Further, biometric data generated as a result of reciting the scrambled or secretly coded SA data may be used with the scrambled or secretly coded SA data itself during a same authentication transaction, to provide authentication data for conducting multi-factor authentication transactions and thereby facilitate improving the matching accuracy performance of authentication systems. Thus, it should be understood that by virtue of generating and reciting scrambled or secretly coded SA data as described herein, the device 12 may simultaneously capture additional different authentication data.

FIG. 4 is a diagram illustrating an exemplary new text-string registry 32 including new text-strings 34, not included in the enrollment text-string registry 22, that may be recited by a user during an authentication transaction. The new text-string registry 32 includes fifty-six new text-strings 34. However, the new text-string registry 32 may alternatively include any number of new text-strings 34. The new text-string registry 32 constitutes a dictionary of new text-strings 34 that may be added to the enrollment text-string registry 22 of each user enrolled in the AC system 14. The AC system 14 determines, in any manner, which new text-strings 34, if any, are to be used for scrambling or secretly coding SA data.

The new text-strings 34 may be generated in the same manner as the text-strings 24. Consequently, new text-strings 34 may also be generated to be a lone alphabetic character, a group of alphabetic characters, words formed from groups of alphabetic characters, and phrases and sentences formed from words. The new text-strings 34 included in the registry 32 are different from each other and are different from the text-strings 24 included in the registry 22.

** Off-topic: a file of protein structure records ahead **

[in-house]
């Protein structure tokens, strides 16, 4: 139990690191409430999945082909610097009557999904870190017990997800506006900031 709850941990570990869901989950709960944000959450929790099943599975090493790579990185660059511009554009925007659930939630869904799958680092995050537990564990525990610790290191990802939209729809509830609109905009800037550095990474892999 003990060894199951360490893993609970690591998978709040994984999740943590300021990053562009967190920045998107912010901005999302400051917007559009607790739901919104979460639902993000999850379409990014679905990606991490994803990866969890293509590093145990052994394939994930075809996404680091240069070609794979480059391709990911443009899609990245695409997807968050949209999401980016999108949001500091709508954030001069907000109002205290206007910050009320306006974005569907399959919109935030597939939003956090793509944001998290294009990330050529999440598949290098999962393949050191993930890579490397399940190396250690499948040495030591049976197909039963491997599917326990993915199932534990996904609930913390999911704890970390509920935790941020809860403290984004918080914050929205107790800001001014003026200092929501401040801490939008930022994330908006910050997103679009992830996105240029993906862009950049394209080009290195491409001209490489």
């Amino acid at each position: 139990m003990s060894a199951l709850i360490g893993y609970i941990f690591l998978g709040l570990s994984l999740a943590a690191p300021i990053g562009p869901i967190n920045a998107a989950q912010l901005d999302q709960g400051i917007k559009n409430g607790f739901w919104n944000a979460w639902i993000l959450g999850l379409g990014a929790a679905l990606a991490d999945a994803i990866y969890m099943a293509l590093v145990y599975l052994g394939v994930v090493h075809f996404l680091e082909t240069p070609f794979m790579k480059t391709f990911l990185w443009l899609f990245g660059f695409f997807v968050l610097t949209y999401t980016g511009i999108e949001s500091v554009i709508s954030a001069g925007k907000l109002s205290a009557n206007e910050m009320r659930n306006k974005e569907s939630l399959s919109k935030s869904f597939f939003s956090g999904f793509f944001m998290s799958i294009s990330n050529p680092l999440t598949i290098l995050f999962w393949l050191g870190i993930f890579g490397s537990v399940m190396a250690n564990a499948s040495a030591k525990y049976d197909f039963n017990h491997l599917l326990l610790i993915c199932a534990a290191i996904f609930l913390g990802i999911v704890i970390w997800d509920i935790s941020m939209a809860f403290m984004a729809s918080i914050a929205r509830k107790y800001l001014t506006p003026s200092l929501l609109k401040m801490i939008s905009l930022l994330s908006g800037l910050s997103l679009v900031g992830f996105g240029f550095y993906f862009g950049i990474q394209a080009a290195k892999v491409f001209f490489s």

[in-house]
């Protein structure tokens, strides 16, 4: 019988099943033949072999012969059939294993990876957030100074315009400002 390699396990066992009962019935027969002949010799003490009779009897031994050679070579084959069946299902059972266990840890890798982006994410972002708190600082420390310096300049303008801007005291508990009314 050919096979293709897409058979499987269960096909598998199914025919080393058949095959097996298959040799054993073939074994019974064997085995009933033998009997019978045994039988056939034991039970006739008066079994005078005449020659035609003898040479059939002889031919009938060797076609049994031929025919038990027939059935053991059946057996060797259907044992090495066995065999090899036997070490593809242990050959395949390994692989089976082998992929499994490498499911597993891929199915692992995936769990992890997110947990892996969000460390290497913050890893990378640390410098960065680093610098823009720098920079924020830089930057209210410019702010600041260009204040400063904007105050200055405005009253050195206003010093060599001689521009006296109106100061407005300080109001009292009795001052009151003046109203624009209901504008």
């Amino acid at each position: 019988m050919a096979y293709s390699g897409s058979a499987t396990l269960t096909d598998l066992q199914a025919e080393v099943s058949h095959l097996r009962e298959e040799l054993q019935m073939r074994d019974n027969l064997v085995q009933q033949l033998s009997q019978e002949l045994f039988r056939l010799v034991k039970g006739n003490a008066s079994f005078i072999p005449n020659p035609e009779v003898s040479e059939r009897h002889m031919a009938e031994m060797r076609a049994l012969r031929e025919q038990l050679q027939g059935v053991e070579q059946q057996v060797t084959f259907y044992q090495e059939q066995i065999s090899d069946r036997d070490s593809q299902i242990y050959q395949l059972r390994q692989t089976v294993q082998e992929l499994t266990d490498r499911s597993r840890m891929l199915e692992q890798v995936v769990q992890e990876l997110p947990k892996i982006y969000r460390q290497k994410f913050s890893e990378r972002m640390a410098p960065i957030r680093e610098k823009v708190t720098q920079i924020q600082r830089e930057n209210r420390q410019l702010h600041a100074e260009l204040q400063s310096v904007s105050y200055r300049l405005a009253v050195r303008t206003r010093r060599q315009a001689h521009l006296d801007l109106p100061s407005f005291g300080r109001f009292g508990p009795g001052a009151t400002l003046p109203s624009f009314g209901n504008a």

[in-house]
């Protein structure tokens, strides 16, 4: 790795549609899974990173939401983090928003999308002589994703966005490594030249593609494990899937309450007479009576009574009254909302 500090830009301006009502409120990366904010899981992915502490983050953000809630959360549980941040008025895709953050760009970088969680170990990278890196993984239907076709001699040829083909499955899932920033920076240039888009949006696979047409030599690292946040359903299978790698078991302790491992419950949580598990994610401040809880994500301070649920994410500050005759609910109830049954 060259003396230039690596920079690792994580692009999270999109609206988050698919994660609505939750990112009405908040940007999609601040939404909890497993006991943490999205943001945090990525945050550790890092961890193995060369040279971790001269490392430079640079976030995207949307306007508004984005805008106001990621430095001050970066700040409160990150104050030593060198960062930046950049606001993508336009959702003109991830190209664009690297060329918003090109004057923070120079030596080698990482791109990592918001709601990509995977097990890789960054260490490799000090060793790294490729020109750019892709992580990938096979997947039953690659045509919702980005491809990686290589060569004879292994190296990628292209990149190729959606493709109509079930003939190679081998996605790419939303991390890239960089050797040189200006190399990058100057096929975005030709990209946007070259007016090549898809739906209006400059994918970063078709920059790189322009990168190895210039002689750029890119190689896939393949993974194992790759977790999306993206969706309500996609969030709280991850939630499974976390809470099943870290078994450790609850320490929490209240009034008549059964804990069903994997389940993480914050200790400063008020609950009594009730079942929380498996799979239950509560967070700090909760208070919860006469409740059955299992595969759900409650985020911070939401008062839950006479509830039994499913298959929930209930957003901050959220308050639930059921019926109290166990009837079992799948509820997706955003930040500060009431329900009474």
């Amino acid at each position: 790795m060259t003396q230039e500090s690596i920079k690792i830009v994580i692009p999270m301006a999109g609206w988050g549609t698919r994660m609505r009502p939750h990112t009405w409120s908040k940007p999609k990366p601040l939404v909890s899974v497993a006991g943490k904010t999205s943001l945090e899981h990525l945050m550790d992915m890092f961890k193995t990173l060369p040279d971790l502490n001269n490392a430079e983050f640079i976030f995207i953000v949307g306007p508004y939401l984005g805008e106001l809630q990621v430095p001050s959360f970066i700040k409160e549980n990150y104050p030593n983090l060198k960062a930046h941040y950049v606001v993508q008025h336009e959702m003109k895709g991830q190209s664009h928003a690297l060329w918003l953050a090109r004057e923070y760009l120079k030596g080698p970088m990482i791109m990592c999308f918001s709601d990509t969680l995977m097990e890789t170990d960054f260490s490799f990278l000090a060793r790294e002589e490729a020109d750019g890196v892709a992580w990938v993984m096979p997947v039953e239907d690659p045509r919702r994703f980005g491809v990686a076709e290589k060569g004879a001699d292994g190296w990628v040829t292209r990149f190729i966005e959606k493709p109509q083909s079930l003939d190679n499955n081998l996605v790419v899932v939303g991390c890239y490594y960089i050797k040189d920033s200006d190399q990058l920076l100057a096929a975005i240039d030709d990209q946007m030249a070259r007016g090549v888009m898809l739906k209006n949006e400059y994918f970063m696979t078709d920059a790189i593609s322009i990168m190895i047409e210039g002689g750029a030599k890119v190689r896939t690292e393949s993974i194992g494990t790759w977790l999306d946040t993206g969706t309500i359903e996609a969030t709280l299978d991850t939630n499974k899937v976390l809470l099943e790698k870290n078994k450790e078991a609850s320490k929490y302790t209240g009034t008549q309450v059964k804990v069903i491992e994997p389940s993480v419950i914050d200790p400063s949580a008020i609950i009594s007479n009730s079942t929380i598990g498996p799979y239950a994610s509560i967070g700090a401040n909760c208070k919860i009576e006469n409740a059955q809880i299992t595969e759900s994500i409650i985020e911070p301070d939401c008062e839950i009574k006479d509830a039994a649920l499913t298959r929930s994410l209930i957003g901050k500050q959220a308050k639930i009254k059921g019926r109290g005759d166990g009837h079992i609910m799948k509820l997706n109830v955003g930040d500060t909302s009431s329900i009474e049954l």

FIG. 5 is a diagram illustrating an exemplary updated enrollment text-string registry 36 similar to the registry 22 shown in FIG. 2. However, the registry 36 includes a new text-string 34. More specifically, the updated enrollment text-string registry 36 includes the text-string “True” which was added from the new text-string registry 32, as well as the same enrollment text-strings 24 included in the enrollment text-string registry 22. The updated enrollment text-string registry 36 may also be referred to as the PAL.

FIG. 6 is an enlarged plan view of the communications device 12 illustrating an exemplary keypad 38. More specifically, the keypad 38 includes ten keys 40 that are each associated with different key data 42. The key data 42 includes numbers from 0 to 9. Alternatively, the key data 42 may include any numbers, letters, or any combination of numbers and letters. Each key 40 is also associated with a different exemplary text-string 24. Thus, each item of key data 42 is associated with a different exemplary text-string 24. Specifically, the exemplary text-strings F, V, D, I, Z, Y, T, U, H, and M are associated with the key data 42 numbers 1-9 and 0, respectively. Each item of key data 42 also corresponds to the item of information in the SA data associated with the text-string.

During authentication transactions based on SA data in the form of a PIN type pass-phrase, users generally enter their PIN by pressing the keys 40 having key data 42 corresponding to that in their PIN. Associating each item of key data 42 with a different text-string 24 enables users to enter their PIN by reciting the text-strings 24 corresponding to the characters of their PIN, and thus facilitates converting SA data into scrambled or secretly coded SA data. By virtue of reciting the text-strings 24 corresponding to items of key data 42, which items of key data 42 correspond to the items of information in their SA data, users recite the scrambled or secretly coded version of their SA data.